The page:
On July 3, 1863, the Army of Northern Virginia was defeated at Gettysburg by the Army of the Potomac. As was fitting for a conflict in which each side simultaneously advocated the right of the minority to be free from the majority and the majority’s right to dominate the minority, the South attacked from the north and the North attacked from the south. Defeat crushed the Army of Northern Virginia’s offensive capability, ended any hope of European intervention, and gave Lincoln the confidence to refuse to meet Confederate Vice President Alexander Stephens, who had proposed a conversation about prisoner exchange that would likely have touched on ending the conflict. In every meaningful sense, it was the day the Confederacy lost its chance at independence.
General George Meade was nervous about his victory. He had been in command for all of eight days. Robert E. Lee moved to a defensive formation, anticipating a final attack. The attack never came; Meade knew General Hooker’s forces were shredded at Chancellorsville with similar numerical advantage and didn’t want to press his luck. He let Lee’s army ford the Potomac and escape back to Virginia. For that – and for getting into a fight with a newspaper reporter – the story went out that Meade lost the battle. He was replaced by Grant at the end of the year. It’s not about what happened, it’s about what people think happened. Call it the Liberty Valence Hypothesis.
We are already seeing this sort of revisionist history in the financial crisis.
The first, and arguably most important, revision comes from the banks themselves. It has been easy, because the country can be divided into two groups: people who don’t understand the first thing about finance, and people who draw their income in finance. Very few of the people with any sense of what happened have any interest in criticizing the industry, any more than commodity farmers who understand the USDA’s insanity feel any need to complain about it.
You may have heard some of the following:
- We (Goldman, JPMorgan, certain regional banks) never wanted the TARP money, we were forced to take it;
- Everything would have been fine if Lehman had been bailed out;
- AIG did not affect us;
- There was/is no law that would support nationalization/receivership;
- Mark to market was a bad idea.
The upshot of all of these arguments is meant to be that the firms that have repaid the TARP money should be free to go about their business as before. September was just a weird, fluke event, like Ross Perot’s candidacy or the time an entire season of Dallas turned out to be just a dream:
Bullshit. In the 48 hours after Lehman’s failure on September 15 every investment bank stood at death’s door. There was absolutely no reason for the government to intervene at Lehman; the company had no FDIC-insured depositors (after all, it wasn’t a bank) and every one of its creditors took the risk that the company could fail. When AIG then stood at the precipice and the Reserve Fund broke the buck, Goldman and Morgan Stanley (Merrill had already agreed to the BAC deal) were next to die. LIBOR hit 6.5%, and it was abundantly clear that without government intervention, it was only a matter of time before the investment banks lost the ability to roll their debt. As it happened, the government (a) intervened at AIG, directing billions of dollars to counterparties and halting CDS blowups; (b) allowed Goldman and Morgan to convert to bank holding companies effective 9/22/08, despite the fact that each was undercapitalized to be a bank. You will note that the first private intervention in scale – Berkshire’s $5bn investment in Goldman convertible preferred paying a 10% dividend – happened on September 23, after the government had done the dirty work.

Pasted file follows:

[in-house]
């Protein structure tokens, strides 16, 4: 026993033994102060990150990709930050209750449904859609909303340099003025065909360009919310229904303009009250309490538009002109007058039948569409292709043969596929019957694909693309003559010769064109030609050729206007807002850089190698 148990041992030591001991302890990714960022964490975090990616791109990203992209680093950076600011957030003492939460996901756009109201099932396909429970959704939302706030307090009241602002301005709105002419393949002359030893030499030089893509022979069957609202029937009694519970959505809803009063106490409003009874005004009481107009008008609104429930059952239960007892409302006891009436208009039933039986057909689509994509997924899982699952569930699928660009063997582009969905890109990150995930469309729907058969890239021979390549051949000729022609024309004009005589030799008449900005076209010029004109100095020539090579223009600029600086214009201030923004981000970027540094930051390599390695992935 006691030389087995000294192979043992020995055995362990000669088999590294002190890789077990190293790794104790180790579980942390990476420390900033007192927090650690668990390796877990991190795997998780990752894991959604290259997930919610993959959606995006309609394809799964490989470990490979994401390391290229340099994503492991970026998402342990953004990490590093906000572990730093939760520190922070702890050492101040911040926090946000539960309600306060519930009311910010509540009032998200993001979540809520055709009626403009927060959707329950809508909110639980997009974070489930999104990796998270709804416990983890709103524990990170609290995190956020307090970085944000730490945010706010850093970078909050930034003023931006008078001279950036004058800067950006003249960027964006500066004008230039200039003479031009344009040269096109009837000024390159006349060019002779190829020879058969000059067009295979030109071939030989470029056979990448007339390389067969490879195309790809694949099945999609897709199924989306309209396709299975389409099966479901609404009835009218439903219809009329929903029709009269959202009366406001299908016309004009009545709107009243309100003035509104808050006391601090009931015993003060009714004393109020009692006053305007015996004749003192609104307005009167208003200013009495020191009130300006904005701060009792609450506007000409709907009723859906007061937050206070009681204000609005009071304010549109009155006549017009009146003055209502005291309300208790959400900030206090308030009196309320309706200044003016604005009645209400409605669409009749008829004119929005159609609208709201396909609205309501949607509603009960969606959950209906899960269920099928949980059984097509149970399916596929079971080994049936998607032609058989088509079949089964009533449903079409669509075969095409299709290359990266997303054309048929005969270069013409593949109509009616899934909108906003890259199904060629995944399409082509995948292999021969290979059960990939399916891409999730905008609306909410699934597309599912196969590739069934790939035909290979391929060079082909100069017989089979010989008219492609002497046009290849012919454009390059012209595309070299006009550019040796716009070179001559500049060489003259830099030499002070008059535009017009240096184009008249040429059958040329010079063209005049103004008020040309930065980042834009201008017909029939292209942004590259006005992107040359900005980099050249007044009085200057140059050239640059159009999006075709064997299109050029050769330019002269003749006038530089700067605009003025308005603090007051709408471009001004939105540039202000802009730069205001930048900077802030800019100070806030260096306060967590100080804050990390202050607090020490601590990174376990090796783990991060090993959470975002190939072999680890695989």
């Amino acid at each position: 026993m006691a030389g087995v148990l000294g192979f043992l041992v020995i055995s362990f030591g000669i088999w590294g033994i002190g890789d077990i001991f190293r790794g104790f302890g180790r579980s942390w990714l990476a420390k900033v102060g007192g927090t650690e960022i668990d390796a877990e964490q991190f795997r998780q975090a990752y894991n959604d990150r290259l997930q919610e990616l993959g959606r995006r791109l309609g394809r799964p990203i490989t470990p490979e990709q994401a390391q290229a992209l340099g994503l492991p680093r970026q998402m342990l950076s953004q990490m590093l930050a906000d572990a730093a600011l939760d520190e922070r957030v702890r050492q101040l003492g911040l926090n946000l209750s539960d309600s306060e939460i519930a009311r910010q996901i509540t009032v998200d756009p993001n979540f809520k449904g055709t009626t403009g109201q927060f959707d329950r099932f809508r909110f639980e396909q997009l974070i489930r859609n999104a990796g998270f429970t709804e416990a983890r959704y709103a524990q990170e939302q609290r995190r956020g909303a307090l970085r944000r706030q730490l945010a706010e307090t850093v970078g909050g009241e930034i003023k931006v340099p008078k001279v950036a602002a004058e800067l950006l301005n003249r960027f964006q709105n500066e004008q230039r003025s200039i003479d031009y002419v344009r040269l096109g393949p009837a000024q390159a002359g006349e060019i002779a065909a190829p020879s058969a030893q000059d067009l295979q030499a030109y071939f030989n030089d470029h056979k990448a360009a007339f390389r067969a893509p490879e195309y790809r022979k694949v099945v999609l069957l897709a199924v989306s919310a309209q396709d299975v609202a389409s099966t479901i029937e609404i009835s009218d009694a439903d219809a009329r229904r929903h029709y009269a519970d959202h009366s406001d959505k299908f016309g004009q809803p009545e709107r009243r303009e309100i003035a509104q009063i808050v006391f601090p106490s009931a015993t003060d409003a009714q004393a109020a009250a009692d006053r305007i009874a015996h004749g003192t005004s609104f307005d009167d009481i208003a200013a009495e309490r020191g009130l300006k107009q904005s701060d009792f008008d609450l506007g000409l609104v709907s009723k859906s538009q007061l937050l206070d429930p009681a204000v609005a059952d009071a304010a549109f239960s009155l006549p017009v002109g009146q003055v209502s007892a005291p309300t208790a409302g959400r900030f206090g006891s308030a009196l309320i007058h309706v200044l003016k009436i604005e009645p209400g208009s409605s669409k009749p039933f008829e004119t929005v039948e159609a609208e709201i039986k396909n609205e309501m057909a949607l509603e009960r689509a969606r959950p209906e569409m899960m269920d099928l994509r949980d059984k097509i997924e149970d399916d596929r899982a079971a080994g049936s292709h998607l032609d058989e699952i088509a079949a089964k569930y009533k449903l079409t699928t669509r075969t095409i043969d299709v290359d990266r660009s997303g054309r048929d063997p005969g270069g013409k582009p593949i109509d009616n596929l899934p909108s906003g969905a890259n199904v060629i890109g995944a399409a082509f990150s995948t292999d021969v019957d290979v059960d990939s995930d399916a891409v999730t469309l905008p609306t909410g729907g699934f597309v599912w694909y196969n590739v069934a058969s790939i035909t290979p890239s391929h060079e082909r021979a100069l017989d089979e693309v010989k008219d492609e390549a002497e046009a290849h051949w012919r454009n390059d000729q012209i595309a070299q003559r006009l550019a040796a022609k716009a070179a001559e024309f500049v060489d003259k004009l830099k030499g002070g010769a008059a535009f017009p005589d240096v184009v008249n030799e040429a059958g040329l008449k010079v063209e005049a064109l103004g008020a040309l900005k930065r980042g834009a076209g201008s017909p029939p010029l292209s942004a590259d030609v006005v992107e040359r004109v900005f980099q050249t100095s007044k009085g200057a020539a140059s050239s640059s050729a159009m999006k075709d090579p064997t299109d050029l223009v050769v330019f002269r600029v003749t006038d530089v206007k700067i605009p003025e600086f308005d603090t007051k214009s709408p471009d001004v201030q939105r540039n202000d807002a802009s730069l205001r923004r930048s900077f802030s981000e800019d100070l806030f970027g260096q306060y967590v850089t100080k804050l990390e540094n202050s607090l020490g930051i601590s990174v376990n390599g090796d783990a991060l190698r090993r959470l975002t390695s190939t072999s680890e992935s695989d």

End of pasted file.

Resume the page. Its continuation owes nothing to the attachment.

I don’t think the government should have intervened at all, except by seizing the retail and custodial operations of AIG. That’s a minority view; I accept it. But even within the frame of government intervention, the government struck an astonishingly terrible deal for itself. Why leave any equity behind at these companies (or at least, why leave anything other than 20% to avoid consolidation)? Why not state publicly that you will intervene – if and when the debt holders agree to a cram-down of, say, fifty cents on the dollar? Just announce that you are waiting at the bankruptcy court to backstop the business a minute after they file…still drives me crazy.
So rest assured, any argument you hear from a finance company that they should be free to do business as usual is full of shit. Business as ususal is what got us into this mess. Goldman has massive trading profits…which is nice, considering we the taxpayer have both explicitly underwritten their debt and effectively underwritten their equity, so perhaps we should have a say in what happens.
The countervailing trend is a narrative of victimization. The poor deluded soul who took out a mortgage he could never repay for some massive Inland Empire house and is now being foreclosed is somehow a victim of the nasty mortgage broker who never told him that the negative amortization loan was going to blow up in his face if he couldn’t refinance.
This is the Daily Kos thesis, and it’s something that seems to underpin Elizabeth Warren’s post here:
If the status quo is about choice, then explain why half of those with subprime mortgages chose high-risk, high-cost loans when they qualified for prime mortgages.
Elizabeth is brilliant and a voice in the wilderness trying to simplify the legalese that buries consumer credit, but on this one I have to believe she is intentionally closing her eyes. People took out exotic mortgages for the simple reason that exotic mortgages let them buy bigger houses than they otherwise could. It’s the same reason leveraged buyouts use junk bonds.
Perhaps Elizabeth’s argument is that people did not understand the difference between the instrument they purchased and a traditional 80/20 fixed-payment mortgage. That might be true on some level; I am sure many people do not understand the intricacies of any mortgage. There is no requirement that a mortgage applicant demonstrate the ability to calculate a payment schedule on his own or describe in his own words the circumstances under which the particular structure will be disadvantageous. But that’s a bit like saying that many people who drive cars do not have a detailed understanding of how cars work, or in many cases even an in-depth awareness of traffic laws (quick – what is the maximum gross vehicle weight allowed for your category of driver’s license?). They know the basics – that a car is a machine to get from here to there. The overwhelming majority of people who took out mortgages did so understanding the required payment schedule for their type of mortgage and the total amount of principal they subscribed.